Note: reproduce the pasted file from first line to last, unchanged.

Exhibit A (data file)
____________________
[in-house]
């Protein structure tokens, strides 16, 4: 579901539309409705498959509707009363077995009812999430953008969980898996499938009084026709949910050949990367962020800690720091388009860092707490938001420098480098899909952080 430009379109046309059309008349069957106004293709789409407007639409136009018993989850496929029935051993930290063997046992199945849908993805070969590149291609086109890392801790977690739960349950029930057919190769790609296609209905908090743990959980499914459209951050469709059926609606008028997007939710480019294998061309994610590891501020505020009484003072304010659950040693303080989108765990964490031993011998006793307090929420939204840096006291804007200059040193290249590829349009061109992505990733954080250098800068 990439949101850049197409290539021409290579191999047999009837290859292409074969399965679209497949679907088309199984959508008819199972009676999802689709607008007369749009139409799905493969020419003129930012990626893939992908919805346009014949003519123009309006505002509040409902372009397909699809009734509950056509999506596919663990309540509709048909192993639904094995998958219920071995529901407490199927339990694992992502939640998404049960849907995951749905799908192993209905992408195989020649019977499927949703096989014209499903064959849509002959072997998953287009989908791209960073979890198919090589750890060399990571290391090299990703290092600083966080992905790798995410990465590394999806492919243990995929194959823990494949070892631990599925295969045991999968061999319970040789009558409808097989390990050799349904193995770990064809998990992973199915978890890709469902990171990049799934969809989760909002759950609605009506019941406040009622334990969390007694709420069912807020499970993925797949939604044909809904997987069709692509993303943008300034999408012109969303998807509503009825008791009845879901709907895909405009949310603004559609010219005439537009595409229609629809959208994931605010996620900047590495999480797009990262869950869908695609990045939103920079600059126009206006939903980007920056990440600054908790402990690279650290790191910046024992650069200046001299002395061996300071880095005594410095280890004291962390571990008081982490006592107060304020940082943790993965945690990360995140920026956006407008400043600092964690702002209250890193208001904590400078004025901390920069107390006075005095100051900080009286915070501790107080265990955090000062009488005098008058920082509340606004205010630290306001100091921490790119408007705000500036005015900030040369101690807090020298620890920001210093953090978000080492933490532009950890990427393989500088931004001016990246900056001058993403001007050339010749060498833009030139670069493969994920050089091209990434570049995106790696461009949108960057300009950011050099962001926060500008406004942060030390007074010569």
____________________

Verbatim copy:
[in-house]
């Protein structure tokens, strides 16, 4: 579901539309409705498959509707009363077995009812999430953008969980898996499938009084026709949910050949990367962020800690720091388009860092707490938001420098480098899909952080 430009379109046309059309008349069957106004293709789409407007639409136009018993989850496929029935051993930290063997046992199945849908993805070969590149291609086109890392801790977690739960349950029930057919190769790609296609209905908090743990959980499914459209951050469709059926609606008028997007939710480019294998061309994610590891501020505020009484003072304010659950040693303080989108765990964490031993011998006793307090929420939204840096006291804007200059040193290249590829349009061109992505990733954080250098800068 990439949101850049197409290539021409290579191999047999009837290859292409074969399965679209497949679907088309199984959508008819199972009676999802689709607008007369749009139409799905493969020419003129930012990626893939992908919805346009014949003519123009309006505002509040409902372009397909699809009734509950056509999506596919663990309540509709048909192993639904094995998958219920071995529901407490199927339990694992992502939640998404049960849907995951749905799908192993209905992408195989020649019977499927949703096989014209499903064959849509002959072997998953287009989908791209960073979890198919090589750890060399990571290391090299990703290092600083966080992905790798995410990465590394999806492919243990995929194959823990494949070892631990599925295969045991999968061999319970040789009558409808097989390990050799349904193995770990064809998990992973199915978890890709469902990171990049799934969809989760909002759950609605009506019941406040009622334990969390007694709420069912807020499970993925797949939604044909809904997987069709692509993303943008300034999408012109969303998807509503009825008791009845879901709907895909405009949310603004559609010219005439537009595409229609629809959208994931605010996620900047590495999480797009990262869950869908695609990045939103920079600059126009206006939903980007920056990440600054908790402990690279650290790191910046024992650069200046001299002395061996300071880095005594410095280890004291962390571990008081982490006592107060304020940082943790993965945690990360995140920026956006407008400043600092964690702002209250890193208001904590400078004025901390920069107390006075005095100051900080009286915070501790107080265990955090000062009488005098008058920082509340606004205010630290306001100091921490790119408007705000500036005015900030040369101690807090020298620890920001210093953090978000080492933490532009950890990427393989500088931004001016990246900056001058993403001007050339010749060498833009030139670069493969994920050089091209990434570049995106790696461009949108960057300009950011050099962001926060500008406004942060030390007074010569």